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a most delightful portion of God's word. Yesterday we had verses 9, 10—God incarnate Almighty to save.' Our next subject is verse 11- God incarnate, the good Shepherd, whose love is Almighty to bless them.' Our kindest respects to Mrs. C. and to yourself. Remember us to Mrs. I. Do not, I charge yon, do not cease to pray for


Since the date of this letter, our Sunday Schools have undergone great improvement, their relation to the Church, their operation, and objects are better understood, and now there are few, if any schools in the country wherein a higher purpose than that of teaching secular knowledge is not recognized. And yet with all the additional influence which the Church has gained and exercised through her Sunday Schools, she has still an awful arrear to discharge, still a tremendous power of irreligion and vice to overtake and overcome; thousands of young people to watch over and reclaim; and a fearful flood of infidelity and false teaching to stem and counteract; and this brings us round to the point from which we started, that in the present state of the Church and the country, we cannot afford to part with our Sunday Schools.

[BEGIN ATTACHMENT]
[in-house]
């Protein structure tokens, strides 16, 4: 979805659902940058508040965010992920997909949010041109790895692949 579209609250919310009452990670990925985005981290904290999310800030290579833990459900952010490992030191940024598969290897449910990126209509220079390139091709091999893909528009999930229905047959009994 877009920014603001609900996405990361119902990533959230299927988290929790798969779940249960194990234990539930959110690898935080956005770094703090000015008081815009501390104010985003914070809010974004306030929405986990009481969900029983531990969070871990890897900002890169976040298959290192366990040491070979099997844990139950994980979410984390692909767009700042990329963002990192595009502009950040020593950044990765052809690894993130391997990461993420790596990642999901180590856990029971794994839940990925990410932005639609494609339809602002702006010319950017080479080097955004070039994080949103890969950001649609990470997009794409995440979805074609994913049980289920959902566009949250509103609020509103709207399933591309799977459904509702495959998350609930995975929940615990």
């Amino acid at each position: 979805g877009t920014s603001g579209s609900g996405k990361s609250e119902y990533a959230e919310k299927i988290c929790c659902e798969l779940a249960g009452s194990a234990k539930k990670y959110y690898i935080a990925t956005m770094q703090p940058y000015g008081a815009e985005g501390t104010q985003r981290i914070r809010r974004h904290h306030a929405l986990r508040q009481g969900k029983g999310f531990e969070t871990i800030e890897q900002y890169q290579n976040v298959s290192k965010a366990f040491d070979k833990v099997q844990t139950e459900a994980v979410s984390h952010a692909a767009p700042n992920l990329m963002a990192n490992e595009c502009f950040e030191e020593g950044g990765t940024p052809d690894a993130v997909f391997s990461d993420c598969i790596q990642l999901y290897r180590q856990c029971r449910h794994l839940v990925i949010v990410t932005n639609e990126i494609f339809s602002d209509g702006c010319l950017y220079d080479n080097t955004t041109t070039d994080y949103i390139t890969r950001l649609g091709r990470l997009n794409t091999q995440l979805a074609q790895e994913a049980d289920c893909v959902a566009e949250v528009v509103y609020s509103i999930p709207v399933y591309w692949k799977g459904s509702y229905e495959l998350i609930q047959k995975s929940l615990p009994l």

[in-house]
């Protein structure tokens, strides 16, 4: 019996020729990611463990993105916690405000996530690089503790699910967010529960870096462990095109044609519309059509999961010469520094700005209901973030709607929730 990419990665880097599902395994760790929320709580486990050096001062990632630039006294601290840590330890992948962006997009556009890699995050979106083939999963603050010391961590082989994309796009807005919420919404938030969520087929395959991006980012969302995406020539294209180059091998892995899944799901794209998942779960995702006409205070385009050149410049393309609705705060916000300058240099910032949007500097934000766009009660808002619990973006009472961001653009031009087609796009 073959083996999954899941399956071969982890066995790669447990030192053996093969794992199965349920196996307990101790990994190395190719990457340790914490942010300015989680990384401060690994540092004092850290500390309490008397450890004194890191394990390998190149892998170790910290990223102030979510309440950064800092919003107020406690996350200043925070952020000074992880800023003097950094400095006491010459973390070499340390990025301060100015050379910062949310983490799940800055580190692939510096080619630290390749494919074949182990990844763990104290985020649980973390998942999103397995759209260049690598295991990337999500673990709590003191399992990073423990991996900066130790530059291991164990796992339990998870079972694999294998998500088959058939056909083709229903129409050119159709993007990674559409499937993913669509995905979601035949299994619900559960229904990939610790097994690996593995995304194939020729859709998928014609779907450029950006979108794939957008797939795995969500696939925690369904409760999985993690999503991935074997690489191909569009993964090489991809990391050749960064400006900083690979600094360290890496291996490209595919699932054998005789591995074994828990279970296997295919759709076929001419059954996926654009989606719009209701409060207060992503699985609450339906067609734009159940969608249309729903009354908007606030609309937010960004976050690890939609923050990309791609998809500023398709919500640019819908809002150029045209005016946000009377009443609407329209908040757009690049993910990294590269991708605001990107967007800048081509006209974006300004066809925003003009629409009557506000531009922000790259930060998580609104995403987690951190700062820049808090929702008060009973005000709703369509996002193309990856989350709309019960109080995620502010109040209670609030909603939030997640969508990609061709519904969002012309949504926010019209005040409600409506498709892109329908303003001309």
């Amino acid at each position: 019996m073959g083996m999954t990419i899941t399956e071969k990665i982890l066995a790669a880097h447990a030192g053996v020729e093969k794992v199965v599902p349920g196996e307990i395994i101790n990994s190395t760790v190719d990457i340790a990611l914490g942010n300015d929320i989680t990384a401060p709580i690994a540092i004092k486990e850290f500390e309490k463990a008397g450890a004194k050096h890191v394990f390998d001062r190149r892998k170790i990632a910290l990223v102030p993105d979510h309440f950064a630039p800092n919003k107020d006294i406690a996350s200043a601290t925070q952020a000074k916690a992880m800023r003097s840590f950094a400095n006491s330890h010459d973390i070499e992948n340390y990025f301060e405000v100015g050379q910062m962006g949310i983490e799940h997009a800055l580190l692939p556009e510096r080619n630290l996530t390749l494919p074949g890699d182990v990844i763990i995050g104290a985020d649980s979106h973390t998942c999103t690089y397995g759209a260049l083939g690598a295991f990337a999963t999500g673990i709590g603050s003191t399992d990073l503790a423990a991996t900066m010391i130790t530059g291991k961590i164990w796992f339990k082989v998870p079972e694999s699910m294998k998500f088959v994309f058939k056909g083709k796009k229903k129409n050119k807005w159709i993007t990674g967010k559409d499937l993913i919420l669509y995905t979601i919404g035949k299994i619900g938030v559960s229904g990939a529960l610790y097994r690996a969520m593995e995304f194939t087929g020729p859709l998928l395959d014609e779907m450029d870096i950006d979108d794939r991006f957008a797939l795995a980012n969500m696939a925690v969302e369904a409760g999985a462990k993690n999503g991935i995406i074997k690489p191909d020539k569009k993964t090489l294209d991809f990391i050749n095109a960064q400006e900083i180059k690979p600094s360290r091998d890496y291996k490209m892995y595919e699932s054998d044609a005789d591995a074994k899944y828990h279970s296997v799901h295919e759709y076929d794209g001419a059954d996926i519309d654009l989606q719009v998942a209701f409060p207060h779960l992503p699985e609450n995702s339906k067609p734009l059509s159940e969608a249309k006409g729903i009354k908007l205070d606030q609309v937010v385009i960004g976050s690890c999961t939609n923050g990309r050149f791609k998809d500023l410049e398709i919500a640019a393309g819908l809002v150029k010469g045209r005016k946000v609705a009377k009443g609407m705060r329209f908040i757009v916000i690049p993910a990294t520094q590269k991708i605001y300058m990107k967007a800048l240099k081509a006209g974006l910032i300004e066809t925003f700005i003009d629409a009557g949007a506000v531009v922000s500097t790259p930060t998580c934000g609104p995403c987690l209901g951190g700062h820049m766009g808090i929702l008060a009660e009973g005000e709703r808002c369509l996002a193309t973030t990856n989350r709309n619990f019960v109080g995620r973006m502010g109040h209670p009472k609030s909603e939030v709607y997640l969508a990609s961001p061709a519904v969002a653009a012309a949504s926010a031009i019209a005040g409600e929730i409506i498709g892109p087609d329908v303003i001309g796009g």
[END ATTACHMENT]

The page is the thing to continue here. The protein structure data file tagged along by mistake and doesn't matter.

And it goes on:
But who are they by whom these Schools are conducted ? They are working people-earnest young men and young women who have themselves been nurtured under the same sacred influences, and who now labour after a hard week's work in the shop, in the factory, or in the field, to impart to others the few good lessons which others, in days gone by, imparted to them. And they love their work; they come in all weathers, under all trials of health, and season, and circumstance. Some of them, perhaps, are thoughtless, officious, and selfish, but the bulk of them are zealous, and earnest even to self-denial and sacrifice. All honour to their warm hearts, their willing hands, and

faithful feet! But they are, as was said, working people; and, therefore, though not wanting in intelligence, are deficient in information. They have few or no opportunities of improvement. There are Parochial libraries, and lectures, and associations for mutual improvement, in most large towns, but between long hours of work and excessive fatigue, few are able to avail themselves of them. On these grounds, at least, if on no other, a legislative provision for reducing the hours of labour would be a valuable boon to the operatives of the Factory districts, and a moral benefit to the productive classes.